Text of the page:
As corn begins to mature and the kernels begin to dent, harvest season is approaching fast! Along with grain harvest comes silage harvest. Our team has been preparing for silage harvest and checking fields to determine the right time to collect silage samples. If the silage is too wet, the sample may ferment poorly. If you wait too long, the kernels will get harder and more difficult for the animals to digest.
Throughout the last couple weeks, we have visited multiple L.E.A.P. locations and are getting excited for silage harvest which will be here before we know it. There were multiple things that we saw at these plots, but two things really stood out: stink bugs and Goss’s wilt.
This past week we were able to visit the Lake Preston L.E.A.P. plot and Blunt L.E.A.P. plot. A recent storm event passed through Blunt, SD and we were very lucky to still have the Blunt L.E.A.P. plot as areas near this location had received baseball size hail and strong winds.
After recent storms passed through the Lake Preston area, we walked the Lake Preston L.E.A.P. plot checking for green snap and root lodging. Green snap happens when strong winds cause the stalk to break, typically at a node. Green snap typically occurs when the stalk is rapidly elongating, resulting in brittle cell walls.
It is that time of year where storms are starting to roll through our area and insects are out in our fields. The research team traveled to Fairfax, MN and noticed wind lodging, also known as “goose necking”, in the plants from a previous wind storm. The goose necking comes from wet soils and strong winds. Late season lodging can lead to a decrease in yields.
Because of the unique circumstances that we are in this year, Legend Seeds is working hard to provide cropping options to meet your needs. Cover crops can be a good way to take advantage of an otherwise unfortunate situation. Benefits accomplished with these cover crops will put farmers at an advantage for the following cash crop and for years to come. As the demand for traditional cover crop seed rises and becomes hard to find, there are other crops that may be classified as a cover crop and may be planted on your prevent plant acres.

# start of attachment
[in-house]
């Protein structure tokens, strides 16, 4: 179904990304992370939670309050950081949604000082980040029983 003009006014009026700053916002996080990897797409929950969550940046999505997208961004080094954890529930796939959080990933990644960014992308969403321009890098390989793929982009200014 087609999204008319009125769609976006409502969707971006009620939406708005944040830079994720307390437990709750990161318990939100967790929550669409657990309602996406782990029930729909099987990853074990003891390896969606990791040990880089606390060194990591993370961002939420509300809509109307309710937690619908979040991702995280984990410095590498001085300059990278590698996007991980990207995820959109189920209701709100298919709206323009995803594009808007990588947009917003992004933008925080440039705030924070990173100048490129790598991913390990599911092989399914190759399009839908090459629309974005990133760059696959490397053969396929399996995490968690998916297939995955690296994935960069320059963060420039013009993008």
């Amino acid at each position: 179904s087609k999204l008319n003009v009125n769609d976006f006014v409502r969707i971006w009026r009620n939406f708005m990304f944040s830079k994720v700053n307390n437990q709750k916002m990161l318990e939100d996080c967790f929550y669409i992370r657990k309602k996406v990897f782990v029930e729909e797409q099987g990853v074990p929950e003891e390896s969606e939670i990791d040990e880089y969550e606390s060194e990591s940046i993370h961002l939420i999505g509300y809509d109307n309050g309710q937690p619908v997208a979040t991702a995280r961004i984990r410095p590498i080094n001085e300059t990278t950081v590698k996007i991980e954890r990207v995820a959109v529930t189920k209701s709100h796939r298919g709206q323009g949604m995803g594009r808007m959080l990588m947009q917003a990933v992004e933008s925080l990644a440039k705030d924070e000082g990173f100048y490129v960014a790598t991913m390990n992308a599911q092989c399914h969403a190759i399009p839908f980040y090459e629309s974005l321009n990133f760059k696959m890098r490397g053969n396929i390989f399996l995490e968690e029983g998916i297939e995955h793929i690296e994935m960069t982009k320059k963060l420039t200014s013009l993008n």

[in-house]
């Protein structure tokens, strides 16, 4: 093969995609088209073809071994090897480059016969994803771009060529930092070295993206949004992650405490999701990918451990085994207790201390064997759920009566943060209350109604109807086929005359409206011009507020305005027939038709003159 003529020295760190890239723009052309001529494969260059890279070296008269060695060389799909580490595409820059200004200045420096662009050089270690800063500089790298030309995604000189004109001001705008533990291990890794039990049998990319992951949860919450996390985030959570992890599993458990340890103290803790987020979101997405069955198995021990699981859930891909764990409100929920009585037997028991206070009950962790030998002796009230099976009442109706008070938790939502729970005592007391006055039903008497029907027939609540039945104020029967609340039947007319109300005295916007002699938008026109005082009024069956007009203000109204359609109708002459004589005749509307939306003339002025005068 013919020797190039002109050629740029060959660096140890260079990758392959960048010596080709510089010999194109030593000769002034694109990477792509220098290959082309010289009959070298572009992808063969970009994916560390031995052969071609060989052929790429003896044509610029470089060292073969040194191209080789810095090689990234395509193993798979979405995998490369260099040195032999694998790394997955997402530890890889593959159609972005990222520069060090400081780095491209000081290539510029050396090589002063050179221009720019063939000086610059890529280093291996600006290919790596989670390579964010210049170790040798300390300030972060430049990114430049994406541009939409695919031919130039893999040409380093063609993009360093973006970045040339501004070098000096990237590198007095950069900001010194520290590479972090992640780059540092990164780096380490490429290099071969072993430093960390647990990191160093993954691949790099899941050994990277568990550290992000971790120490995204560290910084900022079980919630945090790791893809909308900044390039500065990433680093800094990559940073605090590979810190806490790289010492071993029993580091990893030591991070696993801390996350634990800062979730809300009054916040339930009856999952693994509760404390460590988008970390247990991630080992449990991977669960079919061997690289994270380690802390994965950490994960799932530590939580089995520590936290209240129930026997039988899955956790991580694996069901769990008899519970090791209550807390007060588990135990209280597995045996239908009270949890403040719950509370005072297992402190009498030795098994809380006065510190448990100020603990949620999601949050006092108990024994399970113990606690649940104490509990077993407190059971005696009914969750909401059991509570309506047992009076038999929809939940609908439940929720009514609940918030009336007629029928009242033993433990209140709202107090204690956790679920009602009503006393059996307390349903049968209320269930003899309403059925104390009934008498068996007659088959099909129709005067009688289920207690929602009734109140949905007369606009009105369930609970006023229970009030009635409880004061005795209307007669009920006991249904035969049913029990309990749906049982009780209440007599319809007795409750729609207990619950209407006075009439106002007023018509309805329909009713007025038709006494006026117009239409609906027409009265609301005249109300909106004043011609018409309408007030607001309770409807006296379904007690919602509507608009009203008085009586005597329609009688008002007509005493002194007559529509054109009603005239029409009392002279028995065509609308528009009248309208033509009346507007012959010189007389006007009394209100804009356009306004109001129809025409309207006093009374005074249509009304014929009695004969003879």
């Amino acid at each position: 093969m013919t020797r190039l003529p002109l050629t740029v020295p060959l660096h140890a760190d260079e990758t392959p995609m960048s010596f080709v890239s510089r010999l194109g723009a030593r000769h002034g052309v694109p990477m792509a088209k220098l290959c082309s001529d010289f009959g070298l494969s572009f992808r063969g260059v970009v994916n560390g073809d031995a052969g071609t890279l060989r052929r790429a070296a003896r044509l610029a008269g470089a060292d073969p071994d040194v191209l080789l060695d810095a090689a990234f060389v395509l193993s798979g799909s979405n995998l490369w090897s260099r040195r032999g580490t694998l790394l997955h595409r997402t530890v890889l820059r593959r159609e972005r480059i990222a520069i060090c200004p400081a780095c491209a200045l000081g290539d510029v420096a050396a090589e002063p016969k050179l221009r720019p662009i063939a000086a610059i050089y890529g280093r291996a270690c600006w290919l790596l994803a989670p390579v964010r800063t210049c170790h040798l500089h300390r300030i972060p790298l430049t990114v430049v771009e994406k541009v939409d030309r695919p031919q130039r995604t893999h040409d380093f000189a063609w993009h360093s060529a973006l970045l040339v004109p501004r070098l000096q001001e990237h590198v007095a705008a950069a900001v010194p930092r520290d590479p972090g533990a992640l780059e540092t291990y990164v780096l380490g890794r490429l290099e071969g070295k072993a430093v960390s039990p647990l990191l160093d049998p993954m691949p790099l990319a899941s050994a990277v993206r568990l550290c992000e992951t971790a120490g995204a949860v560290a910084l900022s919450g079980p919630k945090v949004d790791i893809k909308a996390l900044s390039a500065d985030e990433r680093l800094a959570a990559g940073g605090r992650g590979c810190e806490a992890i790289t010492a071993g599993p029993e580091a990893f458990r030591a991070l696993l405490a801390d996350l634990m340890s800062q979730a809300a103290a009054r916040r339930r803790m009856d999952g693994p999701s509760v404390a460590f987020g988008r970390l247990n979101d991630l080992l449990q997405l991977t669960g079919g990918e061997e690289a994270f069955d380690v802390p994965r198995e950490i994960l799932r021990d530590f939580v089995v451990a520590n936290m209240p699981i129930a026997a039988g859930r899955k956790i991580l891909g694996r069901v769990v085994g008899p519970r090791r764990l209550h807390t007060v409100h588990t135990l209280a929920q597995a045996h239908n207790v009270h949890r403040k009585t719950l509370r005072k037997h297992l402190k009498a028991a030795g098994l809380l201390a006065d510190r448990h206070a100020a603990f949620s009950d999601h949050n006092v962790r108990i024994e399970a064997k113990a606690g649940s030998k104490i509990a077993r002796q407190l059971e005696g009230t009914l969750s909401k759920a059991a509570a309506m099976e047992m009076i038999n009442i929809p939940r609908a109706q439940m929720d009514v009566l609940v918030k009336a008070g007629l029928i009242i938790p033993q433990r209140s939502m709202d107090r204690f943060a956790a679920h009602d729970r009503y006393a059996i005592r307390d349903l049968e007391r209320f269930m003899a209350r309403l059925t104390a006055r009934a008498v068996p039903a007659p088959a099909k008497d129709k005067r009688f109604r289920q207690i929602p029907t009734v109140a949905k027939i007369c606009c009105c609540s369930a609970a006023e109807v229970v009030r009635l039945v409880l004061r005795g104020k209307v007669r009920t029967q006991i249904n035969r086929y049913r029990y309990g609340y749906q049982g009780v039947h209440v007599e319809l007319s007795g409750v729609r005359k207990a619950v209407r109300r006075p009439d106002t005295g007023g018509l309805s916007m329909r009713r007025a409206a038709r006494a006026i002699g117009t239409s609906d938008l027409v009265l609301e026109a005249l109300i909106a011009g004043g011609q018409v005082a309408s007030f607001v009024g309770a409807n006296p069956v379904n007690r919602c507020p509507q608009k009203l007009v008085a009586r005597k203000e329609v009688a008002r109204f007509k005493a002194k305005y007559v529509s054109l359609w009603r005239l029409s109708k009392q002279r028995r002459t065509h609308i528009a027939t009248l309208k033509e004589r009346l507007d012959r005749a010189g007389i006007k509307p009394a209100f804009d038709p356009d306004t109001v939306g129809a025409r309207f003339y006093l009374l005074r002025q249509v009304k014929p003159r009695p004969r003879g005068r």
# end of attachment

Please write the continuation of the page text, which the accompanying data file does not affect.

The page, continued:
Due to the excessive rain and saturated soils that many farmers are experiencing, our typical crops are not getting planted, leaving farmers to develop alternative planting plans. Many farmers are taking prevented planting designation on acres that they could not get planted. After taking prevent plant, what do you do with these fields?
Field staking and early season notes are in full swing in the L.E.A.P. plots. We are currently taking notes on populations, non-viable plants, vigor and emergence. The team kicked off notes at Neligh, Nebraska then moved on to Bloomer, Wisconsin and Galesville, Wisconsin. We then moved on to Fairfax, Minnesota and Claremont, Minnesota, finishing for now at Colfax, North Dakota.
When everything looks great from a distance, don’t forget to get out of the pickup and check your sunflower fields for cutworms this time of year. Sunflowers can have irreversible damage in the seedling stage from several species of cutworms. Damage is caused by cutting off the seedling, sometimes below the cotyledon or before they even emerge out of the ground. As the plant matures, damage moves to the leaves and the plant is typically able to recover (V4-V6 stage).
Warm and dry weather has finally arrived and will hopefully continue. Some growers will just be getting started, but for others, their sunflowers have been sitting in the cold, wet ground for 14-21 days. We hear about growing degree days (GDD) a lot with corn, but not as much as sunflowers. How many GDD are actually needed from planting to emergence for sunflowers? Are there any concerns for growers that have had their sunflowers sitting in the soil un-emerged?